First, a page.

High-Dose Steroids Delivered Directly to the Organ Successfully Treats
WASHINGTON, March 18 /PRNewswire-USNewswire/ -- The standard treatment to treat graft-versus-host disease (GVHD) after bone marrow or cord blood transplant is intravenous (IV) steroids that alter the immune response; however, it is not always effective and failure results in very high mortality. In a study released today, 15 patients who failed standard treatment were given a high dose of steroids directly to the affected organ. By delivering the steroids via catheter to the arteries that are supplying the organs affected by GVHD, a much higher, more effective dose can be given because the rest of the body is spared from the steroid's side effects.
"Overall, fewer than 30 percent of patients with steroid-resistant GVHD respond completely or partially to the standard IV treatment, and their chance of living one year is 15 percent or less. This interventional radiology treatment can be life-saving for these people," said Joshua L. Weintraub, M.D., chief of the Division of Vascular and Interventional Radiology at Mount Sinai Medical Center in New York City.
According to Weintraub, there were no immediate drug or procedure-related complications, and the treatment appears to be safe and effective in combating GVHD -- with about 40 percent of the patients showing complete response to the intra-arterial treatment at less than a year follow-up. The study was presented during the Society of Interventional Radiology's 33rd Annual Scientific Meeting in Washington, D.C.
GVHD is a common complication of an allogeneic bone marrow transplant (one using blood-forming cells donated by a family member or unrelated donor) or cord blood transplant. With GVHD, the immune cells from the donated marrow or cord blood (the graft) attack the body of the transplant patient (the host). GVHD, which can be mild to life-threatening, can affect many different parts of the body, particularly the skin, liver and intestines. In this study the affected organs were the liver and small and large bowels.
Studies from the 1990s show that steroid resistance is common -- 80 percent of people fail to have a sustained, complete response rate or only have a partial response, which means the immune cells are still attacking the organ to varying degrees. "Until now, there has been no good therapy for steroid-resistant patients with GVHD. This small study -- the first of its kind in the United States--shows a new, viable option; however, larger studies with longer follow-up results are needed," added Weintraub.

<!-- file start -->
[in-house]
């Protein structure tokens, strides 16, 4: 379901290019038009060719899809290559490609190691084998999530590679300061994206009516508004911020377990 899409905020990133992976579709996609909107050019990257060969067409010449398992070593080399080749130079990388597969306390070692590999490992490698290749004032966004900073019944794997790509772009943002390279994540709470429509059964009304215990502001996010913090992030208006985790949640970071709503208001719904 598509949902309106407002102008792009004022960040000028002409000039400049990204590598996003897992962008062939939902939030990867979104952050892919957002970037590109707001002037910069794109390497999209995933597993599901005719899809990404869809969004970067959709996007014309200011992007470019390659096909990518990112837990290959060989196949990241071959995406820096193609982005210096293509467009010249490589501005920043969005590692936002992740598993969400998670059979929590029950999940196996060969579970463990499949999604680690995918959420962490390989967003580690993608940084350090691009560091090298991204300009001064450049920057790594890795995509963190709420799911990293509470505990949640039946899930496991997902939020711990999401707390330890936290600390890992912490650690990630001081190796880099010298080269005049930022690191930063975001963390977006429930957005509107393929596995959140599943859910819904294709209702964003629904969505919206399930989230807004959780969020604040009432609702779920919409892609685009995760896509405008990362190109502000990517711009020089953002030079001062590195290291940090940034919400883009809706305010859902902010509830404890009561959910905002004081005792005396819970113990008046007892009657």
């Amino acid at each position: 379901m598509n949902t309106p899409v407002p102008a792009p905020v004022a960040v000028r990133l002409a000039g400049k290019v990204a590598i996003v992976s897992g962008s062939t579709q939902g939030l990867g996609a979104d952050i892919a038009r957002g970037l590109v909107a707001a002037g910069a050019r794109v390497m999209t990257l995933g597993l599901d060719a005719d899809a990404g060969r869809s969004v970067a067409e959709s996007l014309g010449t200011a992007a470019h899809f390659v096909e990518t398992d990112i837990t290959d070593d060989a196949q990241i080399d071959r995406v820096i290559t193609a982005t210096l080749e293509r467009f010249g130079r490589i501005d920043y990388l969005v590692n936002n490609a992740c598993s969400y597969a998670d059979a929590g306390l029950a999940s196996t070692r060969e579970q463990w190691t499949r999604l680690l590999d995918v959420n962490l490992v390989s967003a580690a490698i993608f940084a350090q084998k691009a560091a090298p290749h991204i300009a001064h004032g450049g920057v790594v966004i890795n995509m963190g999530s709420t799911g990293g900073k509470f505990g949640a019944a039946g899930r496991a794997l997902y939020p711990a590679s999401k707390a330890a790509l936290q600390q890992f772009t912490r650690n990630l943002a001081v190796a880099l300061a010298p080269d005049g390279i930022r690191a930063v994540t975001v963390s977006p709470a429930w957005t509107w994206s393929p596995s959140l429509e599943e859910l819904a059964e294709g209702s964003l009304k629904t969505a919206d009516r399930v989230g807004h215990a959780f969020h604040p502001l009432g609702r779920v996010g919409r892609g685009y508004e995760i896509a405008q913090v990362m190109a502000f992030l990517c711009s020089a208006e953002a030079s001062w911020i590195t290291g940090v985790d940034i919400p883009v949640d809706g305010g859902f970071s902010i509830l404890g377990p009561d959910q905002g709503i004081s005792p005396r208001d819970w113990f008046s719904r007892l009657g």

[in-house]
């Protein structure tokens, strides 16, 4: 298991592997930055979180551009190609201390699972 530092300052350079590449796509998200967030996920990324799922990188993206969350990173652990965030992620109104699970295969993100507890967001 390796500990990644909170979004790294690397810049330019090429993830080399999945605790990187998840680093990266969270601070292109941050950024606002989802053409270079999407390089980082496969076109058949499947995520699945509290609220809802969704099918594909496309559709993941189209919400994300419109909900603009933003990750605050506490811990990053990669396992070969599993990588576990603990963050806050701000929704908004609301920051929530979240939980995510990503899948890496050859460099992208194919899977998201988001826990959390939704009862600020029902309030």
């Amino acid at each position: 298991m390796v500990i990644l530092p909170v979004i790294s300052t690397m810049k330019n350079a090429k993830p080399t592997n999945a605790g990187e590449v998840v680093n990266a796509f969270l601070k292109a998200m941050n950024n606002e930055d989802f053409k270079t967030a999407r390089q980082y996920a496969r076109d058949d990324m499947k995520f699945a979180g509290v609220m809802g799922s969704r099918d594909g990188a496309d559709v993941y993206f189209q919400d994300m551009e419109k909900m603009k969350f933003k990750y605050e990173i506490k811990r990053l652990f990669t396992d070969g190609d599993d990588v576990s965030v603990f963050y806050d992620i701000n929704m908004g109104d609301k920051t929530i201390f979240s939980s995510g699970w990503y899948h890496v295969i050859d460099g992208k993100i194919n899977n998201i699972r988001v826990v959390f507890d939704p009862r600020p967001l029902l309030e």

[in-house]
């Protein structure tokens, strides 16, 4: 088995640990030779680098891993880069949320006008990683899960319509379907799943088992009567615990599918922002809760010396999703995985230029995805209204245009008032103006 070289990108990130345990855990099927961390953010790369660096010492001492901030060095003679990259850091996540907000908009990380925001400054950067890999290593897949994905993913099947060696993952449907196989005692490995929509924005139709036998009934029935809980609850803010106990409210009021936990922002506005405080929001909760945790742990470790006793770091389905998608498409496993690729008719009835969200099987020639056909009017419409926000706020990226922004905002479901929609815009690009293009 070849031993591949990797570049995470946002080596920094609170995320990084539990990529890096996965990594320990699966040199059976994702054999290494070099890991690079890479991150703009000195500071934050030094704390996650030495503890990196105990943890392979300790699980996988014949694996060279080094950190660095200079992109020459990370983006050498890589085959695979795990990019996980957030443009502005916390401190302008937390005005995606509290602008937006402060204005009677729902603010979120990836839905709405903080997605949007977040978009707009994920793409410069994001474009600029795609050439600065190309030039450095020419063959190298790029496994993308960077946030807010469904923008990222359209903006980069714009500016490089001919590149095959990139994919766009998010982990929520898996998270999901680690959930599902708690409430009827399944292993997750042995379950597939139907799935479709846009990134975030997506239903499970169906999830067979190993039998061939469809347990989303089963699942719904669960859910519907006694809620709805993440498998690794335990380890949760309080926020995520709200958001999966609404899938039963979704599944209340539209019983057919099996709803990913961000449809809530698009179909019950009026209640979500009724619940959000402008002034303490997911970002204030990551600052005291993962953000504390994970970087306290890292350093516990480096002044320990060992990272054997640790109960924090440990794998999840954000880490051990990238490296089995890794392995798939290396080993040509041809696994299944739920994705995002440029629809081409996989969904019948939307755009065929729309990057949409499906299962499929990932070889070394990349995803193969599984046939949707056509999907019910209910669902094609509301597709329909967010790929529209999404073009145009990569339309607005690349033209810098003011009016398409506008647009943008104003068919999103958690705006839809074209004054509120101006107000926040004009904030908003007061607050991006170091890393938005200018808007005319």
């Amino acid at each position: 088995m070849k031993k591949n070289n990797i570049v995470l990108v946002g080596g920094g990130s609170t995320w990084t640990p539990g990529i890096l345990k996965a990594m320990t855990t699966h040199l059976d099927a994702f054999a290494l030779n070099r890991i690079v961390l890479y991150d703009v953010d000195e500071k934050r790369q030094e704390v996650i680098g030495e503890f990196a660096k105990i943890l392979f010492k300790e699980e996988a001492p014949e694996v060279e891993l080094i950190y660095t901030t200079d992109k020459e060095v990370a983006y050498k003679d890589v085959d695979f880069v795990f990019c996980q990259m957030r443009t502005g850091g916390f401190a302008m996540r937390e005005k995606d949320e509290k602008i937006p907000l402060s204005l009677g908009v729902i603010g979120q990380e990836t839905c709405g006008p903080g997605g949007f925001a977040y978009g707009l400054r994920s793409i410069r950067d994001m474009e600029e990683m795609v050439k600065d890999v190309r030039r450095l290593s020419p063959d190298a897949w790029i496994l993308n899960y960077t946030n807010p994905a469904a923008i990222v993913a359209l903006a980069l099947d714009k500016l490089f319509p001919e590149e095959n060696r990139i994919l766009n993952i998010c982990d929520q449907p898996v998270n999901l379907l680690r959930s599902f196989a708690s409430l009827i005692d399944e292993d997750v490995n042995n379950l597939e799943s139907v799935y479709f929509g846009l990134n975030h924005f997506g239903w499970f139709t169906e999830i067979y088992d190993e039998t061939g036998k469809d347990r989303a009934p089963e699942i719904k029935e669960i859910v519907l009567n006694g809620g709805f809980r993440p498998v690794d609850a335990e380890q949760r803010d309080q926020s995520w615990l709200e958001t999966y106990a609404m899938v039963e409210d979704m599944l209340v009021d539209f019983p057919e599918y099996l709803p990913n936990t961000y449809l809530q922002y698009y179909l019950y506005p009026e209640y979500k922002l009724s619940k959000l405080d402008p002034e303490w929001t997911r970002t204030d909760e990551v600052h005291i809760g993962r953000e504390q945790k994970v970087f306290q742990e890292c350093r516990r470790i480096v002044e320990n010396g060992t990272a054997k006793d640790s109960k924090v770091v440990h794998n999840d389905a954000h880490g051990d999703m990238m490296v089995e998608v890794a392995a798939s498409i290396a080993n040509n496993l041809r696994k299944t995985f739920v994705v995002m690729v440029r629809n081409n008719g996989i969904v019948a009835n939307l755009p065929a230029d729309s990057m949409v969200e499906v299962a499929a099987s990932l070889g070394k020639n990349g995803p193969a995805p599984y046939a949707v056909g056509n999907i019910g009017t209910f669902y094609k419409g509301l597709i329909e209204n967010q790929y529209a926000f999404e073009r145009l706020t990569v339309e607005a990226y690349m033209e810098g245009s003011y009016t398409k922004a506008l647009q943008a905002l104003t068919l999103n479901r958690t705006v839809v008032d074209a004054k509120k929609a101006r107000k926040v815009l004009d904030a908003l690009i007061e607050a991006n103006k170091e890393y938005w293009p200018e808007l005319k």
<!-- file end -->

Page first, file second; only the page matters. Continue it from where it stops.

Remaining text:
Abstract 187, "Intra-arterial Steroid Injection Therapy for Systemic Steroid Resistant Graft-Versus-Host Disease," can be found at http://www.SIRmeeting.org.
About Graft-Versus-Host Disease
Graft-versus-host disease (GVHD) is a common side effect of an allogeneic bone marrow transplant (one using blood-forming cells donated by a family member or unrelated donor) or cord blood transplant. The differences between a donor's marrow and recipient's tissues often cause T cells (a type of white blood cell) from the donor's marrow to recognize the recipient's body tissues as foreign, according to the National Institutes of Health. GVHD is the term used when a donor's immune cells attacks the recipient's body -- causing damage. Acute GVHD starts within three months after transplant, while chronic GVHD begins more than three months after transplant (and can last as long as three years). NIH notes that rates of GVHD vary from 30-40 percent for related donors and recipients to 60-80 percent for unrelated donors and recipients. Following a bone marrow transplant, the recipient is prescribed drugs that suppress the immune system to help with reducing the chances or severity of GVHD.
Bone marrow transplants are usually reserved for individuals with life-threatening diseases of the blood, bone marrow or certain types of cancer.
About the Society of Interventional Radiology
Interventional radiologists are physicians who specialize in minimally invasive, targeted treatments. They offer the most in-depth knowledge of the least invasive treatments available coupled with diagnostic and clinical experience across all specialties. They use X-ray, MRI and other imaging to advance a catheter in the body, usually in an artery, to treat at the source of the disease internally. As the inventors of angioplasty and the catheter-delivered stent, which were first used in the legs to treat peripheral arterial disease, interventional radiologists pioneered minimally invasive modern medicine.
Today many conditions that once required surgery can be treated less invasively by interventional radiologists. Interventional radiology treatments offer less risk, less pain and less recovery time compared to open surgery. Visit http://www.SIRweb.org.
Local interviews are available by contacting SIR's communications department at mverrillo@SIRweb.org.
|SOURCE Society of Interventional Radiology|
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